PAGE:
In every other industry, the product is neatly packaged in a box or
some other kind of container with
descriptive language telling the consumer what the product is and how
it should be used. However, in the
horticulture business, it is extremely
difficult to fit all of the necessary
information on a tag. “We have these
little, teeny tags and our products are
living, breathing creatures that actually need a lot of explanation.”
So when Hopkins designs her
marketing materials, she takes this
into consideration. “Our POP line
will always be built to help the
consumer not only be successful
but keep them coming back.”
Her tags and POP are aimed at
that individual who has no gardening experience at all. “What we
try to do is think from the standpoint of a typical homeowner, not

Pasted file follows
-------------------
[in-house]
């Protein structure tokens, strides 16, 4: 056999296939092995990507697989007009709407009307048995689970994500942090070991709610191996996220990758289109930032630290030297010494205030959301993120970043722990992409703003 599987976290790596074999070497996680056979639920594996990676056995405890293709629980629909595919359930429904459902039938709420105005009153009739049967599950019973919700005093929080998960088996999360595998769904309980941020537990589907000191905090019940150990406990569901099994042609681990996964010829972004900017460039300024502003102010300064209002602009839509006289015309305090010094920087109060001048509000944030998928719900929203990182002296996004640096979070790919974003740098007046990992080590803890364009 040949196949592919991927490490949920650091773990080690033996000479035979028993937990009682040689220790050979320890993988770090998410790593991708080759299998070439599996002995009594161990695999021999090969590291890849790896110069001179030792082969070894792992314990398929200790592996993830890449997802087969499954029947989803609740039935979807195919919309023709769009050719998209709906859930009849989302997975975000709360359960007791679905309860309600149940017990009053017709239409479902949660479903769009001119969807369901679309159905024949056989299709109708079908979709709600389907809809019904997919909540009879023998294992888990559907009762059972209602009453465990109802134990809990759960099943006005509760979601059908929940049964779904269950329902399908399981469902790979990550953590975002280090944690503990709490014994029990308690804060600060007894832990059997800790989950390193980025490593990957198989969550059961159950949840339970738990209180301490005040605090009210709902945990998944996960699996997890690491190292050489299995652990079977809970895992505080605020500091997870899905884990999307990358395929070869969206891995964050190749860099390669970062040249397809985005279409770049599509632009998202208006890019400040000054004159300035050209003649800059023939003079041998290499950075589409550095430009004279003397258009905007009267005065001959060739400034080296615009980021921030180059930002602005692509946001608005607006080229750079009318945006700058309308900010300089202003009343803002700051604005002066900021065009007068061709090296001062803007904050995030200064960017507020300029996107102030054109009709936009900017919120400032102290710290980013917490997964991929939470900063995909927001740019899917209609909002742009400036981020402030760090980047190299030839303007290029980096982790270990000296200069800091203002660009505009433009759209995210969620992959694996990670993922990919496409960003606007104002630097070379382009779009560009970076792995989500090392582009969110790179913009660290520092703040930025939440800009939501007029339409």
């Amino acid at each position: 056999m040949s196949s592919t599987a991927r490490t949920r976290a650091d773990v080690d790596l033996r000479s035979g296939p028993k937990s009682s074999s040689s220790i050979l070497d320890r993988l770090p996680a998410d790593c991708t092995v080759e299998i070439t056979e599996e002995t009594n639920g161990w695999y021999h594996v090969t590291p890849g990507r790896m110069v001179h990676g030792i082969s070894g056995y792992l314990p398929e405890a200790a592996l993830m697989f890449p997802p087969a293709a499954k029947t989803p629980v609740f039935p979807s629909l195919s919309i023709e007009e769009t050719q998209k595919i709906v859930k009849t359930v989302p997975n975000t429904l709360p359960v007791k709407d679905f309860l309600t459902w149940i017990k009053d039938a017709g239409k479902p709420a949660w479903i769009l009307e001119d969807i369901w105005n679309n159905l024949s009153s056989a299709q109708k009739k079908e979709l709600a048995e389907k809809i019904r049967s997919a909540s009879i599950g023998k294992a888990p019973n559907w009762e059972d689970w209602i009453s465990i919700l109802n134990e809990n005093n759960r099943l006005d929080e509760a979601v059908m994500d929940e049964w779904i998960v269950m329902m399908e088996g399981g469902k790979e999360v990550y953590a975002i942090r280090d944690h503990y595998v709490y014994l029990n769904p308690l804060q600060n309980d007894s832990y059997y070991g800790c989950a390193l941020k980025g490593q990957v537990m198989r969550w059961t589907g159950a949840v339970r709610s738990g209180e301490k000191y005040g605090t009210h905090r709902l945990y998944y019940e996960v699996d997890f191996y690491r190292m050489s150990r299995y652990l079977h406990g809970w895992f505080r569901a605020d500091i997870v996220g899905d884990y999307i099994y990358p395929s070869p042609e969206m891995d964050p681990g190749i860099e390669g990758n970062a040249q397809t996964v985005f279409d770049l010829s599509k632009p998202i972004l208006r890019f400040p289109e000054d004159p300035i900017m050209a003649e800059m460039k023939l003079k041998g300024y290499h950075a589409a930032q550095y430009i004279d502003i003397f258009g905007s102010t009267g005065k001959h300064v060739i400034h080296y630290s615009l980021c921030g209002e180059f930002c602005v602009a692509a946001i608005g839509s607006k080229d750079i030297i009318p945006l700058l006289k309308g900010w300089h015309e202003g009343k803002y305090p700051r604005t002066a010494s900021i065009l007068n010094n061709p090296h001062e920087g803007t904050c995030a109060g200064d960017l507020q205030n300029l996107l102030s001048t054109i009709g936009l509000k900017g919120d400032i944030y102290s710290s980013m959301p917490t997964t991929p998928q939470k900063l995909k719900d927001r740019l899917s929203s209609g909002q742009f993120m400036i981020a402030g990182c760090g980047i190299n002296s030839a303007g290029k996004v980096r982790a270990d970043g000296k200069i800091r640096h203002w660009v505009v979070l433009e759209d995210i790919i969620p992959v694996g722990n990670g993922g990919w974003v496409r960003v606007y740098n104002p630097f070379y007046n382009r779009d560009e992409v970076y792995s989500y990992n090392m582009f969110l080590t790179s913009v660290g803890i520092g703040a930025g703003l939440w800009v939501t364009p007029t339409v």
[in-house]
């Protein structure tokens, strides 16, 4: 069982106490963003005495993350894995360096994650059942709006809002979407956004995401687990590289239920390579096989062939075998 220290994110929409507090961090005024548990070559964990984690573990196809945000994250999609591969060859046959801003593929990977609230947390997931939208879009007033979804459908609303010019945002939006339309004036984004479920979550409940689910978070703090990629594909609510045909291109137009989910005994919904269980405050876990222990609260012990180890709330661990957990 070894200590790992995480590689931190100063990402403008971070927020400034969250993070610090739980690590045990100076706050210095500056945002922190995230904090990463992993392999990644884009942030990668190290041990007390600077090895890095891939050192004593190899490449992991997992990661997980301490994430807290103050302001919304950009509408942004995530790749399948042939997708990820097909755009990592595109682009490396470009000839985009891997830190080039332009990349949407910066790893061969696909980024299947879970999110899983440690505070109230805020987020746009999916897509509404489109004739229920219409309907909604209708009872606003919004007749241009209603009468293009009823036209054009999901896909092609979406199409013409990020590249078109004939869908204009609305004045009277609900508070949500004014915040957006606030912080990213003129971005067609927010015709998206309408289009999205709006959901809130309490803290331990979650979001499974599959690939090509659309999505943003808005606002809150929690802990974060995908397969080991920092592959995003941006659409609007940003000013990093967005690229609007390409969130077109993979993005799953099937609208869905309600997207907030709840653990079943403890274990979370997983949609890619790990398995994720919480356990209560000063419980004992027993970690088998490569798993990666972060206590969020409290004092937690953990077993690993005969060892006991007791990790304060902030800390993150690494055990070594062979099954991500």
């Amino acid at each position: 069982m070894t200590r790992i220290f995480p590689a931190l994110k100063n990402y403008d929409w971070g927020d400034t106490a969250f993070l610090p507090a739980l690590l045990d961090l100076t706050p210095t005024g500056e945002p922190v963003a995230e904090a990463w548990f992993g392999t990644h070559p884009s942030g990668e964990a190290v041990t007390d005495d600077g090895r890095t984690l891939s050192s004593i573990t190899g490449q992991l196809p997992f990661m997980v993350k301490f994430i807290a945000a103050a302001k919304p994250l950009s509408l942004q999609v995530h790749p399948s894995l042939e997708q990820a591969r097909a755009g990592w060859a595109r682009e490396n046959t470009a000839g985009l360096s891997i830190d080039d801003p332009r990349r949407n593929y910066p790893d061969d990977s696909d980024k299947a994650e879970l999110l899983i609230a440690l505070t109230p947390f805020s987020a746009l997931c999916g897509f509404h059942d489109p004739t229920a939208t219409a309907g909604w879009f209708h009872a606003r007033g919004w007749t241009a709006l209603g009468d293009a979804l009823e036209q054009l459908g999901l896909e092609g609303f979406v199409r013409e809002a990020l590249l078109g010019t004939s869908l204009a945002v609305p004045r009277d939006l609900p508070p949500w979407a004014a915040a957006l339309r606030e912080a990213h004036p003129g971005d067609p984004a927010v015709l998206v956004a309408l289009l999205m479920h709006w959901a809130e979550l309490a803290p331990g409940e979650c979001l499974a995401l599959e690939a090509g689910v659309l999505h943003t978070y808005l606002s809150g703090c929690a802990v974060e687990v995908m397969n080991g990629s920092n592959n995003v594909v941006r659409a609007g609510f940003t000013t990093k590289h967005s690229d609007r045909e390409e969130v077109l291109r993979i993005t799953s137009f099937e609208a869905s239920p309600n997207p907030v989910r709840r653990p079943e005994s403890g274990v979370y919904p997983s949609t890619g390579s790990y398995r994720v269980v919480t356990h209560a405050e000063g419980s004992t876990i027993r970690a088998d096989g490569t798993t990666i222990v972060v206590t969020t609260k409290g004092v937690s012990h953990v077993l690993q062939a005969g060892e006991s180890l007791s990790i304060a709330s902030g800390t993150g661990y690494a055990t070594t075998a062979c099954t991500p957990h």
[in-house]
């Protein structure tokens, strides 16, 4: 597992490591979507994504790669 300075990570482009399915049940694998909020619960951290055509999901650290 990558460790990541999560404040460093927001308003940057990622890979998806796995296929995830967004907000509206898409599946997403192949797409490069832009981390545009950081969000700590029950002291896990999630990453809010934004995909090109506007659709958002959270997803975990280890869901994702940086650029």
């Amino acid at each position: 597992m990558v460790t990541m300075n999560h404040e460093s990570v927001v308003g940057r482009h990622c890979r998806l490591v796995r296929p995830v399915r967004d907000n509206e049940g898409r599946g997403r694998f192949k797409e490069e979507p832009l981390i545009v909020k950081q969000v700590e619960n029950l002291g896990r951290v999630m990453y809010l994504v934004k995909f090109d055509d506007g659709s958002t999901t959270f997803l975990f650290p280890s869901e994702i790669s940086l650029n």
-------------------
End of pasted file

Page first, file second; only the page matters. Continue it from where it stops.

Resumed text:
a savvy gardener. How can we
help them succeed?”
And it is working. She says
because customers see success the
first time they use the plants, they
keep coming back to solve other
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Perennials • Grasses • Bulbs
Carnivorous • Tropical Foliage
Tissue
Culture
Liners
www.agristarts3.com
19825 SR 44, Eustis, FL 32736
(352) 589-8055
Consumers and retailers can find information about STEPABLES, uses for the plants and more at
www.stepables.com
“problems” in their yards. “It is kind
of an addictive thing,” she said.
files and product availability.
They can also order additional
marketing materials.
Stepping To The Web
Hopkins’ Web site (www.step
ables.com ) is also a very important
part of her success. It is a tool for consumers and retailers. She does offer
Internet sales of her products, but that
is not the main impetus for the site.
The goal is to help consumers be successful with the plants. “Consumers
just don’t know what to do. They